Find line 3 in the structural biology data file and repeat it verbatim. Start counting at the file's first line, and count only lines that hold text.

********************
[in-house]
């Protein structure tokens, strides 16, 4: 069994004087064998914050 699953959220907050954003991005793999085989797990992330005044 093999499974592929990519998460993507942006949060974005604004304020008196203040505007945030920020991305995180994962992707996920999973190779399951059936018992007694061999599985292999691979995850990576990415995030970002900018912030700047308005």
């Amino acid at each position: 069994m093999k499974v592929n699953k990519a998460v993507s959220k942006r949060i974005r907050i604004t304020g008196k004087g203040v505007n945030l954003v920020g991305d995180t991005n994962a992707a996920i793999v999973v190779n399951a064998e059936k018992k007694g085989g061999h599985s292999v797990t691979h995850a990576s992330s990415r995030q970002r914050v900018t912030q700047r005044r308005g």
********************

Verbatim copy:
């Amino acid at each position: 069994m093999k499974v592929n699953k990519a998460v993507s959220k942006r949060i974005r907050i604004t304020g008196k004087g203040v505007n945030l954003v920020g991305d995180t991005n994962a992707a996920i793999v999973v190779n399951a064998e059936k018992k007694g085989g061999h599985s292999v797990t691979h995850a990576s992330s990415r995030q970002r914050v900018t912030q700047r005044r308005g």